A group of deputies in the Estonian parliament presented a bill proposing to withdraw from the Mine Ban Convention, which, in their opinion, weakens the defense capability of the republic.
The former head of the Estonian Defense Forces, Ants Laaneots MP from the ruling Reform Party, and 19 MPs from the opposition Conservative People’s Party of Estonia submitted a bill to Parliament to denounce the Ottawa Convention, which bans the use, stockpiling, production and transfer of anti-personnel mines and requires their destruction.
The Convention was signed on December 3, 1997 in the Canadian city of Ottawa and entered into force on March 1, 1999. 163 countries have joined the Ottawa Convention. Estonia joined the convention in March 2004.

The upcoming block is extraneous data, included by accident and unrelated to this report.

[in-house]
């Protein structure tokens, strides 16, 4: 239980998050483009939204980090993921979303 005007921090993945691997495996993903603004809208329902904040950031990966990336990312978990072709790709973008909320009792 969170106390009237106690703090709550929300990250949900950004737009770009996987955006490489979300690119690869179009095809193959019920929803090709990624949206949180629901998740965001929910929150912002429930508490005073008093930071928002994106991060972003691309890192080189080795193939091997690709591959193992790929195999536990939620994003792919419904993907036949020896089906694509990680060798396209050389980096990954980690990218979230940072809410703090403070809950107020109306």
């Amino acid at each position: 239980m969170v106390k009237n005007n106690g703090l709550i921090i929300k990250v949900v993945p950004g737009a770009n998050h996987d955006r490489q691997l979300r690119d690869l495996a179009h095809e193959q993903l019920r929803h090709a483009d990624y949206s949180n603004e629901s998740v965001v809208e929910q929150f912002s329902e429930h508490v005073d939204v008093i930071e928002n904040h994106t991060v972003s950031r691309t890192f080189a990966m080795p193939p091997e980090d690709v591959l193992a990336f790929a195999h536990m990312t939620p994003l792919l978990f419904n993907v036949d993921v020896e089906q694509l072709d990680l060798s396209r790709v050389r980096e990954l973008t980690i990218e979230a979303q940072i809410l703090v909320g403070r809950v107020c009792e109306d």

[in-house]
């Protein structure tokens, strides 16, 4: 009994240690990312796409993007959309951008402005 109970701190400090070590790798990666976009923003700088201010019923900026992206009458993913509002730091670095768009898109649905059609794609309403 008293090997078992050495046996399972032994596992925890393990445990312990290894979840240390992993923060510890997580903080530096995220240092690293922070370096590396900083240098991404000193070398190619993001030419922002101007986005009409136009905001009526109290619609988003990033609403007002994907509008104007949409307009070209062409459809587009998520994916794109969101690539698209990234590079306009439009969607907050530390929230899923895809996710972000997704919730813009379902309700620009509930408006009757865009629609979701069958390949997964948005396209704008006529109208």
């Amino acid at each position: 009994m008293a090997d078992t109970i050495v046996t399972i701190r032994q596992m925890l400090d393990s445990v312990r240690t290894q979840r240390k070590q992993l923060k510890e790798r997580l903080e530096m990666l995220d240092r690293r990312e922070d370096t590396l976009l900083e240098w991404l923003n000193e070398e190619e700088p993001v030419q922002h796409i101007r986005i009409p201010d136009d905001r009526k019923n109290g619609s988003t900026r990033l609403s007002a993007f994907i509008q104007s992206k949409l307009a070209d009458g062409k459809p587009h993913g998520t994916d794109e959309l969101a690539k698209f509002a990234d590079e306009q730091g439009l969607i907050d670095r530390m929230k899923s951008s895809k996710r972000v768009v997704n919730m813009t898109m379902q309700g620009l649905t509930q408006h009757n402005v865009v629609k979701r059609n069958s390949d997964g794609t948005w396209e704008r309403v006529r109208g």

The deputies who submitted the bill believe that compliance with the requirements of the Ottawa Convention no longer meets the national interests of Estonia, as it weakens the defense capability of the republic in the light of the events in Ukraine.
“As a means of self-defense, an anti-personnel mine is effective, cheap and has a sufficient deterrent effect. Anti-personnel mines are unique combat weapons in the sense that, in the event of mass use, they have, in addition to direct losses, a serious psychological effect in the form of fear that enemy soldiers would experience if movement on the battlefield,” the explanatory note to the bill says.